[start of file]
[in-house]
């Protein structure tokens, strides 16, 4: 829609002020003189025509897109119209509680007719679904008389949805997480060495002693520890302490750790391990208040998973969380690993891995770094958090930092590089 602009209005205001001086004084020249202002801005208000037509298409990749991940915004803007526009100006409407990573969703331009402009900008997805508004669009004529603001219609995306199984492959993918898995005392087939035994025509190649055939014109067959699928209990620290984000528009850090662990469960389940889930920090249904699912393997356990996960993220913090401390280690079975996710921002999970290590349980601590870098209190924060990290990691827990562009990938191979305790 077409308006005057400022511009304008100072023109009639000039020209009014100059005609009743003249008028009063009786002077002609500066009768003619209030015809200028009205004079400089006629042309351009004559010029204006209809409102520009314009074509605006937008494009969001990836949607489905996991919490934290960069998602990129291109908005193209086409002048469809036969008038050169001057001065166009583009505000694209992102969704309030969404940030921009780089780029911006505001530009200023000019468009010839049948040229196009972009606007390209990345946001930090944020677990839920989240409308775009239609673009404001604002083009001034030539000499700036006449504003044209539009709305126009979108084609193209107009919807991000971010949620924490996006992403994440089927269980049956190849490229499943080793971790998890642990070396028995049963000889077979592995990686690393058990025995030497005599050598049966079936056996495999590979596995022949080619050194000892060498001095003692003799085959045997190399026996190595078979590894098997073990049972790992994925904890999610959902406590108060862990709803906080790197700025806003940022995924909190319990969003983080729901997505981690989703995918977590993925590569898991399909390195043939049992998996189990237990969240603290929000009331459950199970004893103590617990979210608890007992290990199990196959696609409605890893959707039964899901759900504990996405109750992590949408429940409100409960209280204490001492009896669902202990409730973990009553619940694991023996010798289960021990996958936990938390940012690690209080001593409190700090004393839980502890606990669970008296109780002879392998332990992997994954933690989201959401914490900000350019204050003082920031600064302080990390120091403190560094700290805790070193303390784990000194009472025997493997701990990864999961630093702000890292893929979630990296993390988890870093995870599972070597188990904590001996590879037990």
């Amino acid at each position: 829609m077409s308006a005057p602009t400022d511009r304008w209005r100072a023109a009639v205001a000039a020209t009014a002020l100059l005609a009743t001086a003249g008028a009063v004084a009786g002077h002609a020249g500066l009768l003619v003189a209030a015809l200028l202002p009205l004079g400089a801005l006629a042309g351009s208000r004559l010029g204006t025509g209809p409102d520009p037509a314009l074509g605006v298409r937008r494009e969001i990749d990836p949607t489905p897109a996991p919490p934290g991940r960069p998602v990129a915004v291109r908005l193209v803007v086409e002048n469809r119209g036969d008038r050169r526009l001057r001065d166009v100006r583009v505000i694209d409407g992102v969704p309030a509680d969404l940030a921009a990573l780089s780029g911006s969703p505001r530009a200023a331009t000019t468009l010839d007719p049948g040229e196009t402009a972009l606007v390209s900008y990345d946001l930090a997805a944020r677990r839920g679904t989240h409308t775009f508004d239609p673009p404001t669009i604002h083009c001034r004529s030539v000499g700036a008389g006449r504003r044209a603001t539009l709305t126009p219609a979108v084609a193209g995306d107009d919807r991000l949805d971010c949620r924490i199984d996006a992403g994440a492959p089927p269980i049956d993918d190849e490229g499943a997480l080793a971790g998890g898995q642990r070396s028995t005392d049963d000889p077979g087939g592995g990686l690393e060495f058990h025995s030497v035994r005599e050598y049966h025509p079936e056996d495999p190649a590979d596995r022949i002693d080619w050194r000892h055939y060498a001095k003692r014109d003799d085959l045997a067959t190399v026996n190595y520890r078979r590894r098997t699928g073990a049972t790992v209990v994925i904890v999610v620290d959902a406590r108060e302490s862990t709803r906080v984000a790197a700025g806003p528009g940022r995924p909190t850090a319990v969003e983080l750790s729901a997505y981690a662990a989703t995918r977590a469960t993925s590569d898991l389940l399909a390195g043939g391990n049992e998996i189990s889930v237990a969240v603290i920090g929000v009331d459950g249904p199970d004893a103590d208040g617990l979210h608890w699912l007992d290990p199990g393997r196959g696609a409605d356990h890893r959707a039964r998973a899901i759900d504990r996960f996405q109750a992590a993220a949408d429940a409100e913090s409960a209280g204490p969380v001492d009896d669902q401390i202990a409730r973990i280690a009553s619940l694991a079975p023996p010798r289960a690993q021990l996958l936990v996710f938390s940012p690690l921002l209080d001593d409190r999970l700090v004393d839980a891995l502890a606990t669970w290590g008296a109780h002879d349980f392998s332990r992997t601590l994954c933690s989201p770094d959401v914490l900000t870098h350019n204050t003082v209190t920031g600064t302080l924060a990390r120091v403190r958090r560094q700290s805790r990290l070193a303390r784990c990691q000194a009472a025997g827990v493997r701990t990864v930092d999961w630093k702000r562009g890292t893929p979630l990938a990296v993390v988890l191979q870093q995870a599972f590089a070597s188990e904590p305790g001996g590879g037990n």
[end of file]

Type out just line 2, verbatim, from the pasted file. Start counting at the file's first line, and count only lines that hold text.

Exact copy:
């Protein structure tokens, strides 16, 4: 829609002020003189025509897109119209509680007719679904008389949805997480060495002693520890302490750790391990208040998973969380690993891995770094958090930092590089 602009209005205001001086004084020249202002801005208000037509298409990749991940915004803007526009100006409407990573969703331009402009900008997805508004669009004529603001219609995306199984492959993918898995005392087939035994025509190649055939014109067959699928209990620290984000528009850090662990469960389940889930920090249904699912393997356990996960993220913090401390280690079975996710921002999970290590349980601590870098209190924060990290990691827990562009990938191979305790 077409308006005057400022511009304008100072023109009639000039020209009014100059005609009743003249008028009063009786002077002609500066009768003619209030015809200028009205004079400089006629042309351009004559010029204006209809409102520009314009074509605006937008494009969001990836949607489905996991919490934290960069998602990129291109908005193209086409002048469809036969008038050169001057001065166009583009505000694209992102969704309030969404940030921009780089780029911006505001530009200023000019468009010839049948040229196009972009606007390209990345946001930090944020677990839920989240409308775009239609673009404001604002083009001034030539000499700036006449504003044209539009709305126009979108084609193209107009919807991000971010949620924490996006992403994440089927269980049956190849490229499943080793971790998890642990070396028995049963000889077979592995990686690393058990025995030497005599050598049966079936056996495999590979596995022949080619050194000892060498001095003692003799085959045997190399026996190595078979590894098997073990049972790992994925904890999610959902406590108060862990709803906080790197700025806003940022995924909190319990969003983080729901997505981690989703995918977590993925590569898991399909390195043939049992998996189990237990969240603290929000009331459950199970004893103590617990979210608890007992290990199990196959696609409605890893959707039964899901759900504990996405109750992590949408429940409100409960209280204490001492009896669902202990409730973990009553619940694991023996010798289960021990996958936990938390940012690690209080001593409190700090004393839980502890606990669970008296109780002879392998332990992997994954933690989201959401914490900000350019204050003082920031600064302080990390120091403190560094700290805790070193303390784990000194009472025997493997701990990864999961630093702000890292893929979630990296993390988890870093995870599972070597188990904590001996590879037990």